Use this URL to cite or link to this record in EThOS: http://ethos.bl.uk/OrderDetails.do?uin=uk.bl.ethos.363269
Title: Aspects of automation in the shoe industry
Author: Hudman, Frederick Mark
ISNI:       0000 0001 3583 4783
Awarding Body: University of Hull
Current Institution: University of Hull
Date of Award: 1997
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Abstract:
The shoe manufacturing industry has undergone a revolution during the last 50 years, due to the introduction of task specific machinery. Great technological strides have been made in the areas of shoe manufacture prior to actual component assembly. Computer systems are now becoming the norm for the design of shoes for today's market place. Technological innovations have also started to be applied in the assembly and construction processes of modern shoes. Computer controlled cutting machines calculate the optimum usage of leather from any given hide, new machines allow decorative stitch patterns to be associated with a given shape and size of component and automatically stitched on to the presented workpiece. However the majority of assembly operations have remained predominantly manual with technology playing a secondary role to the human operator due to complexities either in manipulation, control or sensing. In these machines electronic and mechanical innovations have been used to add new features to often simple machines and in some cases to simplify some of the more complex operations, thus increasing productivity but reducing the required dexterity and knowledge of an operator. Modern preferences in industry are to utilise fully automated machines, that are as operator independent as possible, thus improving quality, consistency and production speed whilst at the same time reducing production costs.Due to the nature of the shoe manufacturing industry and the complex operations that have to be performed in order to construct a shoe, machinery manufacturers who have ventured into this field of automation have generally struggled to gain acceptance from the shoe makers as the machinery is generally complex and slow in operation. This together with the fact that a large proportion of the world's main footwear production is centred in the far east, with their correspondingly low labour costs, has held back the automation of the shoe manufacturing industry.This thesis examines a selection of operations encountered in the construction of a typical shoe. These include operations for processing single flat component parts as well as more complex three-dimensional operations encountered when lasting and soling a shoe. The aim of the research was to develop an understanding of processes encountered in specific areas within the shoe manufacturing industry in order to identify areas where further advances in automation could be achieved. This understanding has been applied to produce proposals and in some cases hardware, to allow for the development of working systems.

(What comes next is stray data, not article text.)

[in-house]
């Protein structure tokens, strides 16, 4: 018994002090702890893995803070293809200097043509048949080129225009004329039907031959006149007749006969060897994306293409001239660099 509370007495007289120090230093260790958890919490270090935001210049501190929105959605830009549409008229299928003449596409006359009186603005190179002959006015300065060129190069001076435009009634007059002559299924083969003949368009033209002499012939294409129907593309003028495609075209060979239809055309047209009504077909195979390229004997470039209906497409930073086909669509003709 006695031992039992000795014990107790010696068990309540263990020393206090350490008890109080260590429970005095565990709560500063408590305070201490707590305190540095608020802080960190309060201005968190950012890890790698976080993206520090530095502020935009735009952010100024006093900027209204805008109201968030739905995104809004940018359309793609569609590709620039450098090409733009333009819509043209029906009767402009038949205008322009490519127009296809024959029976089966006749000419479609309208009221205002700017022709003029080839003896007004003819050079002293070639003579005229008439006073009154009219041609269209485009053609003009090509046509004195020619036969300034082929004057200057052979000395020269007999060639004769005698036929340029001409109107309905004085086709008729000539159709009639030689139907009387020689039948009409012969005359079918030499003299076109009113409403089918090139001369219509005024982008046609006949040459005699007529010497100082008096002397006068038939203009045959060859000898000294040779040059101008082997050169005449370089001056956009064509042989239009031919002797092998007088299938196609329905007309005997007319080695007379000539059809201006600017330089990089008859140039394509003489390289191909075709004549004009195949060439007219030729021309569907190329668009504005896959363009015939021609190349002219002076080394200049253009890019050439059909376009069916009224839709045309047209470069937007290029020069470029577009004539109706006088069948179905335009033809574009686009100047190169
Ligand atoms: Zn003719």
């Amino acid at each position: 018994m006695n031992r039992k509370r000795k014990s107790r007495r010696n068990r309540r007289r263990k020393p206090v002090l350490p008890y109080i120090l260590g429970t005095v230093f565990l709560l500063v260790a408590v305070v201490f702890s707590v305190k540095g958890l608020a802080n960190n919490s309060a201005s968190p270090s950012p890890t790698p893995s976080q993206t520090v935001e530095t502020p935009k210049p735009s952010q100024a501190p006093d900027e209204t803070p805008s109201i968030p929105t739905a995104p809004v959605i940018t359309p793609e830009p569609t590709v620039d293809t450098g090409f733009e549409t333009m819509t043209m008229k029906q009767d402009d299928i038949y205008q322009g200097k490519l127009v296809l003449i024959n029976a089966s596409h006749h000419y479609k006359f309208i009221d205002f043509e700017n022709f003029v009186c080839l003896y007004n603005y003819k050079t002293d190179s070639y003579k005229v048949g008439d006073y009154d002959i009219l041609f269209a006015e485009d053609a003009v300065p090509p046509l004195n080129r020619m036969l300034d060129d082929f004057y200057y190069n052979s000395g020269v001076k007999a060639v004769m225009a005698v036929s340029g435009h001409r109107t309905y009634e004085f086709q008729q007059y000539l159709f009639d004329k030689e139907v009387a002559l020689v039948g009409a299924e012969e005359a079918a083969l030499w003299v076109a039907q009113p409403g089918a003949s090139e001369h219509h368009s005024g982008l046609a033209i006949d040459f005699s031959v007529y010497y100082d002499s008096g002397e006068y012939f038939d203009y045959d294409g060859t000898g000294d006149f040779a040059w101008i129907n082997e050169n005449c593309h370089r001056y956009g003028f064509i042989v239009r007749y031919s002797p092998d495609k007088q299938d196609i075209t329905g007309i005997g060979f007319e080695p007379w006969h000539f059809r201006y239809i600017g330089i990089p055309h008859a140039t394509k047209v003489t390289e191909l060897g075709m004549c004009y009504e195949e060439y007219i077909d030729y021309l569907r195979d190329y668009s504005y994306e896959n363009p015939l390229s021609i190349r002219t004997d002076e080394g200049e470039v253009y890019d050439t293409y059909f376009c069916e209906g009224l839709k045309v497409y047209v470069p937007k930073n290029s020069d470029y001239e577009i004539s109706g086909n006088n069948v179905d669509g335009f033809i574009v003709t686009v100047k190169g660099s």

Supervisor: Not available Sponsor: Not available
Qualification Name: Thesis (Ph.D.) Qualification Level: Doctoral
EThOS ID: uk.bl.ethos.363269  DOI: Not available
Keywords: Computer integrated manufacturing systems Computer integrated manufacturing systems
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